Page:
Of course, conversations about any matters of opening would not be complete without a question on when Parliament itself would reopen and convene. Looking beyond the current political stalemate due the Emergency, Teng thinks that political risk will be here to stay as the country’s political democracy matures.

“2018 was a major milestone in the country’s political journey. Beyond just the formation of a new government after 60 years, there was an establishment of new political realities. Similar to what Indonesia went through in 1998 during the Asian Financial Crisis, Malaysia is going through a similar transition period.

“Following President Suharto’s loss of power then, there was a period of political wilderness which swept across the country as different figureheads took turns to rule with some more disappointing than others. Today, Indonesia is a very different country than what it was. It has moved ahead, where they now have separate presidential and legislative elections. Their political system has also progressed in terms of maturity and is more transparent,” Teng states.

Even with an election taking place in Malaysia, Teng does not expect a singular party to dominate results or have a clear majority to form government. “There will not be a simple. In all likelihood, we will have a coalition government again composed of many political parties that have different objectives. To have them work together at the same table and come to any sort of agreement, will require plenty of compromise,” Teng opined.

Though he hastens to add that as a developing country, Malaysia needs a strong government to project policies and encourage foreign investments.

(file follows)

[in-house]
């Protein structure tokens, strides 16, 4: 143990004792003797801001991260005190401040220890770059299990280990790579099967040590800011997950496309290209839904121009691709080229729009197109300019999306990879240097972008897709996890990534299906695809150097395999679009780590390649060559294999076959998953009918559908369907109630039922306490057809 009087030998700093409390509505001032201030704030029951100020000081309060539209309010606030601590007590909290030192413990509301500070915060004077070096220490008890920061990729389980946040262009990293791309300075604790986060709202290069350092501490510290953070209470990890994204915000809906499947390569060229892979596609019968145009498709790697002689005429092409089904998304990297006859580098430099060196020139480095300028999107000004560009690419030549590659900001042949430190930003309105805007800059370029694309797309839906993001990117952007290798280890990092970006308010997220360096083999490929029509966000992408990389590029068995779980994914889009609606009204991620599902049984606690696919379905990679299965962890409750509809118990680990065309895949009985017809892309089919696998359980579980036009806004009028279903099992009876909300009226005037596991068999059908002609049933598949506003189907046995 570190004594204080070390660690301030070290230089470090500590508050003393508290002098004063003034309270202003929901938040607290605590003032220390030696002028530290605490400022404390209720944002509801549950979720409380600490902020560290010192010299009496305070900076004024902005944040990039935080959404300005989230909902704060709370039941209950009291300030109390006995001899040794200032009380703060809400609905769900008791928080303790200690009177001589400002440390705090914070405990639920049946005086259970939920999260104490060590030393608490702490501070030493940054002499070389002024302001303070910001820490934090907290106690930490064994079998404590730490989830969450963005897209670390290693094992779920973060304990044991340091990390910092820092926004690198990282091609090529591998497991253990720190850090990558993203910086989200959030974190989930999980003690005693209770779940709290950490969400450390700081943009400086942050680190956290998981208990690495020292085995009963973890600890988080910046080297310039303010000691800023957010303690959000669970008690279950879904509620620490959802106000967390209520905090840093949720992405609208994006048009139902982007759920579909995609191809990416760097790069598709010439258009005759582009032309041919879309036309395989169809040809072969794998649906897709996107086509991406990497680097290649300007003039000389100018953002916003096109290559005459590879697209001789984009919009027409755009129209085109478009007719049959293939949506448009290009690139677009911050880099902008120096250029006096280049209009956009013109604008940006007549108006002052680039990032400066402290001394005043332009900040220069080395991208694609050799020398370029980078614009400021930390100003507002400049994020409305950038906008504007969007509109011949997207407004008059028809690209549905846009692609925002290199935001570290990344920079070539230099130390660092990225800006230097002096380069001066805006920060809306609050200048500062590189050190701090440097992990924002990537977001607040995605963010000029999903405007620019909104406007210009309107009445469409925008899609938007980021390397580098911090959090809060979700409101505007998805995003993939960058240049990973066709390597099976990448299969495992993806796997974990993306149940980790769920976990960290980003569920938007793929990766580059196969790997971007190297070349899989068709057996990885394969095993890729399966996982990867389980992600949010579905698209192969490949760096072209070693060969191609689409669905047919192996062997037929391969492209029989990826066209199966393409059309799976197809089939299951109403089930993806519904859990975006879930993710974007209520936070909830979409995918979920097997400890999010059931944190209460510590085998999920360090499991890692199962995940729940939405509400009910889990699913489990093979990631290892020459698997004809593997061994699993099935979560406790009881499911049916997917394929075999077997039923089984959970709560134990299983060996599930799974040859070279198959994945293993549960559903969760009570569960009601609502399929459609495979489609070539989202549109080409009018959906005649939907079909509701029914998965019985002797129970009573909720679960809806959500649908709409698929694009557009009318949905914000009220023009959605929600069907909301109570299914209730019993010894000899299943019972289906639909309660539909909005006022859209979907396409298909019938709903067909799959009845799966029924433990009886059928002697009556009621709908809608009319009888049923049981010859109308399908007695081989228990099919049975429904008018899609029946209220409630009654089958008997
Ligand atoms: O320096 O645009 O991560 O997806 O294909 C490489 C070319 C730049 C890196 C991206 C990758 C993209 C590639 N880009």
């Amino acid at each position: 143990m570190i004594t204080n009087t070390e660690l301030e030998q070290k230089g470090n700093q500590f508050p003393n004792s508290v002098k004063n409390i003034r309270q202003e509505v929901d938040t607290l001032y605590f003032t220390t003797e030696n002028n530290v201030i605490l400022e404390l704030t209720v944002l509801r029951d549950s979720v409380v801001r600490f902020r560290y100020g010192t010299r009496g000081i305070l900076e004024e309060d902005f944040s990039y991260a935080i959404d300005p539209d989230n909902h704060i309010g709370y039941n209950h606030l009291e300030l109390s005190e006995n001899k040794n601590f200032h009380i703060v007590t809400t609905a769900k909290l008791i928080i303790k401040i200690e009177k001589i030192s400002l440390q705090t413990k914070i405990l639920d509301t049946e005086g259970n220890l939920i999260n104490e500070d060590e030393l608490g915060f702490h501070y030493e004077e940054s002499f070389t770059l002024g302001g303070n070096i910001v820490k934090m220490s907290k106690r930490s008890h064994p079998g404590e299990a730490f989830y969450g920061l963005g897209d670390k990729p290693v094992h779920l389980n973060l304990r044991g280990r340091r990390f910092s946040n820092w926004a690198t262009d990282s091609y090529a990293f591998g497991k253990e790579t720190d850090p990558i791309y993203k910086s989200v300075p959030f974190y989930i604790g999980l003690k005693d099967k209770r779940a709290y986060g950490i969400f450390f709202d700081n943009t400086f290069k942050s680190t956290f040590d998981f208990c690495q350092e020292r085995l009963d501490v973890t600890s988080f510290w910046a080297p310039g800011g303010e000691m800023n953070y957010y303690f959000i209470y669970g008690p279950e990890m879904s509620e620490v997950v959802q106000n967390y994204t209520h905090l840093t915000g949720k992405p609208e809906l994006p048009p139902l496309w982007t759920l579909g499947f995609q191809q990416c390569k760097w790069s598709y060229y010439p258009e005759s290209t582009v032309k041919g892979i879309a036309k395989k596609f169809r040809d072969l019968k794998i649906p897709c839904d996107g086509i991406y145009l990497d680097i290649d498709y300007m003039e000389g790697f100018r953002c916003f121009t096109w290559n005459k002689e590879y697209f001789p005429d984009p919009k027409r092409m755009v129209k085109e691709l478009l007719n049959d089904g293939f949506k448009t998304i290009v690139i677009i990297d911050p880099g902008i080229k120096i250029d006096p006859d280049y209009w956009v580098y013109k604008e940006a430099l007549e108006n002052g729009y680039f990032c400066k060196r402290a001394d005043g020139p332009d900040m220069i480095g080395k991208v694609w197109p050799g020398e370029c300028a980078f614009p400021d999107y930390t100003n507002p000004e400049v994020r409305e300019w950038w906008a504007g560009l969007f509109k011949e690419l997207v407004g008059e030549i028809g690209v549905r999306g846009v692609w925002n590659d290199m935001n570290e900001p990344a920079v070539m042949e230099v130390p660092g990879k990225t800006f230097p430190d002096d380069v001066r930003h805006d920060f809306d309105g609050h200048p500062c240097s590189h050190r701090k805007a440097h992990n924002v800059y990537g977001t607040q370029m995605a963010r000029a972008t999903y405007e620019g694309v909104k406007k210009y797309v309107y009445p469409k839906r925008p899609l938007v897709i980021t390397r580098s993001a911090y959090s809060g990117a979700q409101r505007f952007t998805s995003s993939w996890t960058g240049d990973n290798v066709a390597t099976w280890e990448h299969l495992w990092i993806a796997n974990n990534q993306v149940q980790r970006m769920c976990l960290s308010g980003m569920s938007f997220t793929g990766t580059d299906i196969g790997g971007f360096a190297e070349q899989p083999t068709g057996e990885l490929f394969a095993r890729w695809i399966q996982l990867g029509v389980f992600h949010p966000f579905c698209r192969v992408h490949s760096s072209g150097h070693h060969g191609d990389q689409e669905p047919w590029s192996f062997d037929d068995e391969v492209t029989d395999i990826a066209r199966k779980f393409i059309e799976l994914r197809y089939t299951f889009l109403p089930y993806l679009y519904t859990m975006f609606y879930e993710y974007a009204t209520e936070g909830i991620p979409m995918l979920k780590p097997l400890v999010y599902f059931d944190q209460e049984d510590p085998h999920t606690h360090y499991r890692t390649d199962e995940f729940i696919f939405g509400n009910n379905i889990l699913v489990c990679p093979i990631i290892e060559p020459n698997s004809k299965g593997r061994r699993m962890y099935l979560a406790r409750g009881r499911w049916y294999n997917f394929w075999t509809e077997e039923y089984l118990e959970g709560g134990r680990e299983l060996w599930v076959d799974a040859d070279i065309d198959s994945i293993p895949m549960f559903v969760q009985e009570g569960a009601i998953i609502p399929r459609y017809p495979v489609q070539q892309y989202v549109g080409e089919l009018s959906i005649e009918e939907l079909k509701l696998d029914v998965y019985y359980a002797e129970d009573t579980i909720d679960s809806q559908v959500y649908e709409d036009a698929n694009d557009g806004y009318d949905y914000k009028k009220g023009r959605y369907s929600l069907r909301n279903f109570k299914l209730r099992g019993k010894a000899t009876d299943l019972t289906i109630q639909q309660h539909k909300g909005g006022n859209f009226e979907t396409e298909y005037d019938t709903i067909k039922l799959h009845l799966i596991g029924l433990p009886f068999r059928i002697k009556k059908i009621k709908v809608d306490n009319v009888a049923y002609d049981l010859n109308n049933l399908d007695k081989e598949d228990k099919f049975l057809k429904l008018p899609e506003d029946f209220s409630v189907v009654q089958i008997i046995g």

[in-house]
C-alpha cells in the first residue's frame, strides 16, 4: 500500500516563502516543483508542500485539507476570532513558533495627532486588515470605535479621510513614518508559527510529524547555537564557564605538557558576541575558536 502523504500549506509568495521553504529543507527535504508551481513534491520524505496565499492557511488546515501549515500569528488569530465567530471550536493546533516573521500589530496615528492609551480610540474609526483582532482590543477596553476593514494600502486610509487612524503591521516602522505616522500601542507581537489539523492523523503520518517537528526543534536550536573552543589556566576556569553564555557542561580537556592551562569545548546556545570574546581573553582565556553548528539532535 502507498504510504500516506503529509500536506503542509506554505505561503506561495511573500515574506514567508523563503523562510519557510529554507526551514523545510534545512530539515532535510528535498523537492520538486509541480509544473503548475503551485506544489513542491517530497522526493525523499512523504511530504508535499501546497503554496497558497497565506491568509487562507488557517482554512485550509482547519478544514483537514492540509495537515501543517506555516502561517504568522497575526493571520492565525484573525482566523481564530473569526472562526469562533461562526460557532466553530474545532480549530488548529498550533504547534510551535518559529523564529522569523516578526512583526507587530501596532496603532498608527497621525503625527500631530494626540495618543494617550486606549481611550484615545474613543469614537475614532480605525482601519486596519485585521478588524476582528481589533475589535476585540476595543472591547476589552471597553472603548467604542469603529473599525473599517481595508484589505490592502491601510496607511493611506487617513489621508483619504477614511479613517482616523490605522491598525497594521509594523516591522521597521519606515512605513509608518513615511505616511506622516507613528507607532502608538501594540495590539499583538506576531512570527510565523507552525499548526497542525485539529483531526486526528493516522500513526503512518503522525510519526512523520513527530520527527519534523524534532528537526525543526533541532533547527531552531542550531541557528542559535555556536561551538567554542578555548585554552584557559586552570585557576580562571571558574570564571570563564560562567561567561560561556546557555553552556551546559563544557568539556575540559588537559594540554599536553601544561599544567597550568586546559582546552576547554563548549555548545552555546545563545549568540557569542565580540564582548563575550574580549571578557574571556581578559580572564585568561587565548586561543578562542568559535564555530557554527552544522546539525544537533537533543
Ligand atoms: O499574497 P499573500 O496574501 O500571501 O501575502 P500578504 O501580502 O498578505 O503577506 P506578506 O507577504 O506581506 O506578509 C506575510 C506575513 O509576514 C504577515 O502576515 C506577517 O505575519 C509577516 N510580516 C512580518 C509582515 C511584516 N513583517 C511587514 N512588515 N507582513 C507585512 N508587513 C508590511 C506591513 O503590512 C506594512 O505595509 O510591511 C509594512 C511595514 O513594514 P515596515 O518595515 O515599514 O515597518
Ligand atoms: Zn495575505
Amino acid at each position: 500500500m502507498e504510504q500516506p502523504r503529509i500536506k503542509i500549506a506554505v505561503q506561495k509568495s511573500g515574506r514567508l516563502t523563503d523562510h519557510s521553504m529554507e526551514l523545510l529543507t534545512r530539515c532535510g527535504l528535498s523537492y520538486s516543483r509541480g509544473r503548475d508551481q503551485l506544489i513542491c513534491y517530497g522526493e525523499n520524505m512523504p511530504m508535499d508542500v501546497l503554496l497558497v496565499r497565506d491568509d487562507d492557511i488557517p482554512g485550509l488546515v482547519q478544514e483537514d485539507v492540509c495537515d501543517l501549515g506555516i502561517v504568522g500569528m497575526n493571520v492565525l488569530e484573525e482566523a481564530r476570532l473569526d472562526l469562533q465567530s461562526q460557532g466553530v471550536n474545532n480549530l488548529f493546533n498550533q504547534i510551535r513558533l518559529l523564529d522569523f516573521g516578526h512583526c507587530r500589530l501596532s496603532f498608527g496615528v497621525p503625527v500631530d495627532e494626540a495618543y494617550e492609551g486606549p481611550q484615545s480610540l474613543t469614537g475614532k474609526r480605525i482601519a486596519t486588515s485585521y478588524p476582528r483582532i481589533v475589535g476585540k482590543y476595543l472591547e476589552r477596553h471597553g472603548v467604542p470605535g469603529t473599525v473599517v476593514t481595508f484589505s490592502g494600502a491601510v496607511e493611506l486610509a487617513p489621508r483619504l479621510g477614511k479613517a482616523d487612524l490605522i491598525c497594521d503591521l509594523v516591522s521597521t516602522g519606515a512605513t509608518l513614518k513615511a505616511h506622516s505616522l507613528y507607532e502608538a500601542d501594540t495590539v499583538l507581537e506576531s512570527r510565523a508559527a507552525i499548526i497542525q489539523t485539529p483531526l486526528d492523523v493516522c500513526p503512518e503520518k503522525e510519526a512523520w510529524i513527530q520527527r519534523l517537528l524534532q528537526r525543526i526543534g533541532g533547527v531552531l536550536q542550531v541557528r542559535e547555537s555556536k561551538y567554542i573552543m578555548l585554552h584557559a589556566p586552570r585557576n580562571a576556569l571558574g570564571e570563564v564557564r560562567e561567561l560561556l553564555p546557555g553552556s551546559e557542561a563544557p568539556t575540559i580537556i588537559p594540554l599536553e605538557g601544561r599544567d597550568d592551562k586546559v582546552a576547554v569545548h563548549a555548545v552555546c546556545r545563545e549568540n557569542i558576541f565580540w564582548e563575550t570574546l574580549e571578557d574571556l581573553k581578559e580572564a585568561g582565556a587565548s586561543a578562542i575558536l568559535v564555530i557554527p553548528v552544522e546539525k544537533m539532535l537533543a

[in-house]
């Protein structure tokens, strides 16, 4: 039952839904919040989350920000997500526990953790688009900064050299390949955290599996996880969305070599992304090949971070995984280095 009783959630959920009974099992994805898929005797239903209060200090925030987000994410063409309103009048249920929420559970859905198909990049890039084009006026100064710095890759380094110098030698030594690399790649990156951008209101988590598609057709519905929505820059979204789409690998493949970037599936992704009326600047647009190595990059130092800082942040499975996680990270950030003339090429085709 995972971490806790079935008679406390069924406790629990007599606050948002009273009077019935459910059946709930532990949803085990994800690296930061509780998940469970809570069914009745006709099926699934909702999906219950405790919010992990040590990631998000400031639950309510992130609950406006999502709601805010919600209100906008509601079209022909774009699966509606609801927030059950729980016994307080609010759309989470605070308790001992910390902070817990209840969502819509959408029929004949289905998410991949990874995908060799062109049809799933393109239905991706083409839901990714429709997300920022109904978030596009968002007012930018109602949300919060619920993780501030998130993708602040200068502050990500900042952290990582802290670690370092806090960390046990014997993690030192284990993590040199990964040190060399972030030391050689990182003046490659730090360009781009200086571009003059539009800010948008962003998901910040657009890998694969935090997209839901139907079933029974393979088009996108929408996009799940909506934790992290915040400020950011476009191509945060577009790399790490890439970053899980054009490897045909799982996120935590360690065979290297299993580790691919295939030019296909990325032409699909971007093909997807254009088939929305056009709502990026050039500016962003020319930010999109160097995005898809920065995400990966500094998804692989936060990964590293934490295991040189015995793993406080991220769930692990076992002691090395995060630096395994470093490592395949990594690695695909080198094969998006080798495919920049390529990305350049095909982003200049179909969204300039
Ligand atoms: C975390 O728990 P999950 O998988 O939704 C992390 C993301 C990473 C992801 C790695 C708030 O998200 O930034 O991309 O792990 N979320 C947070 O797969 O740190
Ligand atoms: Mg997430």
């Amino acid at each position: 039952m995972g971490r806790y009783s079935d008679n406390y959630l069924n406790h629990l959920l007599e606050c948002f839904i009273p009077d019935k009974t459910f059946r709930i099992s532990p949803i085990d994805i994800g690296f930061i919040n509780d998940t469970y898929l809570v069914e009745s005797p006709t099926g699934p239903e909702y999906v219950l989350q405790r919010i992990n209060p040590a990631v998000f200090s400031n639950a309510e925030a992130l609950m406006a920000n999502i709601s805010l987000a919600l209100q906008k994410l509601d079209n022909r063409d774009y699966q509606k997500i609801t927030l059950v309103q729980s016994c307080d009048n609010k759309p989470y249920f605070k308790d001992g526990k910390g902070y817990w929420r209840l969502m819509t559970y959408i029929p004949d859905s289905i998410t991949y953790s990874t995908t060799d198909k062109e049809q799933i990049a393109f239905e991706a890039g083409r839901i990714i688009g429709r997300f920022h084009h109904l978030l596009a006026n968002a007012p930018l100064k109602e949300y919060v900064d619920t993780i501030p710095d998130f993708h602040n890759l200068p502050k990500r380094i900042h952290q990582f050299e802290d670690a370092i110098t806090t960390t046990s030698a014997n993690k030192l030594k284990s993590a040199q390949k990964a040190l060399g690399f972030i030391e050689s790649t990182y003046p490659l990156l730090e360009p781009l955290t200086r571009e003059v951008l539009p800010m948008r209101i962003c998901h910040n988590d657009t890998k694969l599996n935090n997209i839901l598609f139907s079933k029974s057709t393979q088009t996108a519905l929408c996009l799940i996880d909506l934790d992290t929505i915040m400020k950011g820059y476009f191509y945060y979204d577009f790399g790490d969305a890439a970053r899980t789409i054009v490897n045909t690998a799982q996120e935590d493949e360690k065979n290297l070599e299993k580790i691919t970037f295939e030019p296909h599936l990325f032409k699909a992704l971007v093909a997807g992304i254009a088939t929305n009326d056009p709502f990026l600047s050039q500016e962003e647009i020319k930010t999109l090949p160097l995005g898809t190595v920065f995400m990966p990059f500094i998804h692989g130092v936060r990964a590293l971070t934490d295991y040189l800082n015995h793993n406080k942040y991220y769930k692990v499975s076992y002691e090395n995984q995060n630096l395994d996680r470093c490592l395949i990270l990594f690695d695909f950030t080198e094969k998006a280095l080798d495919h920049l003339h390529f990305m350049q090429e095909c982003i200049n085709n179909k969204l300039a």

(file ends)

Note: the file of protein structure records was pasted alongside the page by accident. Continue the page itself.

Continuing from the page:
Against such an environment, Teng told audiences that the team is maintaining a selective approach in its portfolios through a basket of secular growth, cyclical and recovery themes.

"Reflecting the equity team’s view, we like banks as a recovery play when the economy gradually reopens. There is also higher demand from telcos for faster speed internet on the back of work-from-home arrangements. The adoption of cloud storage in data centres are also rising.

“We also like the export sector, but valuations are expensive. Electronics manufacturing services (EMS) and semiconductors are also strong beneficiaries of the cycle and demand remain strong,” Teng states.

ESG Becoming Mainstream

Teng also elaborated on the prevalence of environmental, social, governance (ESG) themes which have increasingly come to the forefront. This year, the share price of top players in the glove and plantation industry tumbled because of allegations of labour abuse. Teng believes that ESG is something investors can no longer afford to ignore in their portfolios as seen from how markets have reacted.

“With a wider adoption of ESG, the price points of corporates will be affected as more financial institutions begin their own ESG screening processes. The days of investing into companies that make money regardless of their social or governance impact is coming to an end. Over the next few years, we will see a shift as the new investment reality of ESG kicks-in.

“Inherently, this also encourages good behaviour among corporates. The best way to do it would be through self-governance to portray a better image to global buyers and investors,” Teng shared.
This article has been prepared by AHAM Asset Management Berhad (“AHAM Capital”) (formerly known as Affin Hwang Asset Management Berhad) specific for its use, a specific target audience, and for discussion purposes only. All information contained within this presentation belongs to AHAM Capital and may not be copied, distributed or otherwise disseminated in whole or in part without written consent of AHAM Capital.